American media slammed
by prize-winning journalist Hersh
Glenn Greenwald has been all over the spying story, trouncing U.S. media in The Guardian. Click image to enlarge.
TWO REPORTS IN The Guardian, the leading newspaper in the U.K., and one in The New York Times have highlighted the inadequacy of the U.S. media to play any significant role in exposing the massive government spying operation brought to light by Edward Snowden and Glenn Greenwald.
In fact, the reports overseas spotlight an entirely different take on the same event – a Thursday meeting of the Senate Select Committee on Intelligence – than the one in the leading U.S. newspaper.
And they include a scathing attack on the American press by Pulitzer Prize winning journalist Seymour Hersh, interviewed by The Guardian. He makes a very convincing case – demonstrated superbly by the two stories about the same event.
Watch a video of the hearing below the fold and judge for yourself.
Sen. Ron Wyden (D-Oregon) slammed U.S. intelligence services at a Senate hearing on Thursday. Click image to enlarge.
IN HIS OPENING REMARKS at the hearing, Sen. Ron Wyden (D-Oregon) was brutal in his attack on the National Security Agencies and their spying programs.
“The leadership of [the NSA] built an intelligence collection system that repeatedly deceived the American people,” Wyden said.
“Time and time again the American people were told one thing about domestic surveillance in public forums while government agencies did something else in private.”
Speaking to NSA Chief Gen. Keith Alexander, Wyden added:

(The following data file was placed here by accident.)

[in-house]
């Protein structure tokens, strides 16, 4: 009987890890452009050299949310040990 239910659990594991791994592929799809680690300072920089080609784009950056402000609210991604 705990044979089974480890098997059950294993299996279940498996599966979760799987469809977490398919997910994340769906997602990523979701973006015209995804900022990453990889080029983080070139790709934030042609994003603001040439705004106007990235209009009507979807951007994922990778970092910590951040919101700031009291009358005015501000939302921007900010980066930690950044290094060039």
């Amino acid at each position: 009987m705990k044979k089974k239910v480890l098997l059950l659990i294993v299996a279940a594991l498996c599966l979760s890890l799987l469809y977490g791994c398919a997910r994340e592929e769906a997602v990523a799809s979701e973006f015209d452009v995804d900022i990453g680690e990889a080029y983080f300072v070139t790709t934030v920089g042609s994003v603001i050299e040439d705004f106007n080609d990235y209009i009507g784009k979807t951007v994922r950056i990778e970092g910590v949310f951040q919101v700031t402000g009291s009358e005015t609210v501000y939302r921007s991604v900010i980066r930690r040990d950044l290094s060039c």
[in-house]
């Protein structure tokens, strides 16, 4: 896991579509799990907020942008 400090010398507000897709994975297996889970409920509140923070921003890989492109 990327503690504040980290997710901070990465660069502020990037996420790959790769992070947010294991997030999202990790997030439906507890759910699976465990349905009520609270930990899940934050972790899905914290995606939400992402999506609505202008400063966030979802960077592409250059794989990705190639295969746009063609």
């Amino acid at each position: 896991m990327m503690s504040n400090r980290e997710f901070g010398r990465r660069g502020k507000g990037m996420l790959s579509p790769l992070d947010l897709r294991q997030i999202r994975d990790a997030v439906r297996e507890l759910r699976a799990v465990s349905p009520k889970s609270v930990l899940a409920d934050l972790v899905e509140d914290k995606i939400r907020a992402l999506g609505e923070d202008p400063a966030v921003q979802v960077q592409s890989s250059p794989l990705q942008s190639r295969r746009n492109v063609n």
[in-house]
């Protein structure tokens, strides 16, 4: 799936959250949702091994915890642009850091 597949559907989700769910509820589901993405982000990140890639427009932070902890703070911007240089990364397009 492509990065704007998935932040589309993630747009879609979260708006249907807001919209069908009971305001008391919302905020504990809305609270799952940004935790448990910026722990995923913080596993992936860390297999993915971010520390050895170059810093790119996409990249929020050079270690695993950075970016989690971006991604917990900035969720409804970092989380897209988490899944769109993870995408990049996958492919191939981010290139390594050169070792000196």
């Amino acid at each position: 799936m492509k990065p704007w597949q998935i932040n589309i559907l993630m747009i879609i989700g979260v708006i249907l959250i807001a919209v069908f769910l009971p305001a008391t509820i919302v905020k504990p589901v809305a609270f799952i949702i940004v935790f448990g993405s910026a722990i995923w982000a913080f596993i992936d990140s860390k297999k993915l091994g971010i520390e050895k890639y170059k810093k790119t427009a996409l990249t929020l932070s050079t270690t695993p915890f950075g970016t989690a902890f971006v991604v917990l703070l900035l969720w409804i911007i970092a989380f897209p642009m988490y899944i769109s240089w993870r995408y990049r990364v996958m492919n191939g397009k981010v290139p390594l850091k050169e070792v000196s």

“Now that these secret violations of the law have become public your agencies face terrible consequences that were not planned for.
“There’s a loss of trust in our intelligence apparatus here at home and with friendly foreign allies and that trust is going to take time to rebuild.”
The consequences are dire, Wyden said. “In my view this loss of trust undermines America’s ability to collect intelligence on real threats. The fact is this could have been avoided if the intelligence agencies had been straight with the American people.”
In its story on the hearing, Senators Push to Preserve N.S.A. Phone Surveillance The New York Times’ Charlie Savage began with:
Glenn Greenwald’s report on the hearing highlights the lap-dog role of the Senate oversight committee on intelligence. Click image to enlarge.
“The Senate Intelligence Committee appears to be moving toward swift passage of a bill that would “change but preserve” the once-secret National Security Agency program that is keeping logs of every American’s phone calls, Senator Dianne Feinstein, the California Democrat who leads the panel, said Thursday.
“After the existence of the program became public by leaks from the former N.S.A. contractor Edward J. Snowden, critics called for it to be dismantled. Ms. Feinstein said her bill would be aimed at increasing public confidence in the program, which she said she believed was lawful.”
Meanwhile, across the Pond, the report by Glenn Greenwald was headlined: Sen. Ron Wyden: NSA ‘repeatedly deceived the American people‘
“The Senate Intelligence Committee yesterday held a hearing ostensibly to investigate various issues raised about the NSA’s activities. What the hearing primarily achieved instead was to underscore what a farce the notion of Congressional oversight over the NSA is,” Greenwald wrote.